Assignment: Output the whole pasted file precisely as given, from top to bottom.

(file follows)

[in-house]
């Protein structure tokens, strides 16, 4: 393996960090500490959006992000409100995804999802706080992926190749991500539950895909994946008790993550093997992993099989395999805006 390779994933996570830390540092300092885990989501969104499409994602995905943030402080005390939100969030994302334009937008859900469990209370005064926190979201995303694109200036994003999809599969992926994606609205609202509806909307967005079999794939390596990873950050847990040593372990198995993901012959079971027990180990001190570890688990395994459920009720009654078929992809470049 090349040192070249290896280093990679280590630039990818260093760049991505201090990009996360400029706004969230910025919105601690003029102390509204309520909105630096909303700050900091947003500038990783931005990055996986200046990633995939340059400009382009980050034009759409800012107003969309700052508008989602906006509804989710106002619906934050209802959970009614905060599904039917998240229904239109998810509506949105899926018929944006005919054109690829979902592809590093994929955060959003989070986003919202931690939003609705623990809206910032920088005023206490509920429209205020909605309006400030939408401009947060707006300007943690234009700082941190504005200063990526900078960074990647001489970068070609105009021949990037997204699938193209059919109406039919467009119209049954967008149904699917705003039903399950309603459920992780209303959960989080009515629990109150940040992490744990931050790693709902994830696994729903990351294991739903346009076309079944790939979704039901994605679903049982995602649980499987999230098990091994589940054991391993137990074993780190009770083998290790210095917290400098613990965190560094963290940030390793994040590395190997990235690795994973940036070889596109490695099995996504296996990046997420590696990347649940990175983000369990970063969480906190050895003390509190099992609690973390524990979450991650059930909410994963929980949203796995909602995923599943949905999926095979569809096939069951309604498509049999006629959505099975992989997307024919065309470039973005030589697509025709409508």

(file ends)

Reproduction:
[in-house]
């Protein structure tokens, strides 16, 4: 393996960090500490959006992000409100995804999802706080992926190749991500539950895909994946008790993550093997992993099989395999805006 390779994933996570830390540092300092885990989501969104499409994602995905943030402080005390939100969030994302334009937008859900469990209370005064926190979201995303694109200036994003999809599969992926994606609205609202509806909307967005079999794939390596990873950050847990040593372990198995993901012959079971027990180990001190570890688990395994459920009720009654078929992809470049 090349040192070249290896280093990679280590630039990818260093760049991505201090990009996360400029706004969230910025919105601690003029102390509204309520909105630096909303700050900091947003500038990783931005990055996986200046990633995939340059400009382009980050034009759409800012107003969309700052508008989602906006509804989710106002619906934050209802959970009614905060599904039917998240229904239109998810509506949105899926018929944006005919054109690829979902592809590093994929955060959003989070986003919202931690939003609705623990809206910032920088005023206490509920429209205020909605309006400030939408401009947060707006300007943690234009700082941190504005200063990526900078960074990647001489970068070609105009021949990037997204699938193209059919109406039919467009119209049954967008149904699917705003039903399950309603459920992780209303959960989080009515629990109150940040992490744990931050790693709902994830696994729903990351294991739903346009076309079944790939979704039901994605679903049982995602649980499987999230098990091994589940054991391993137990074993780190009770083998290790210095917290400098613990965190560094963290940030390793994040590395190997990235690795994973940036070889596109490695099995996504296996990046997420590696990347649940990175983000369990970063969480906190050895003390509190099992609690973390524990979450991650059930909410994963929980949203796995909602995923599943949905999926095979569809096939069951309604498509049999006629959505099975992989997307024919065309470039973005030589697509025709409508």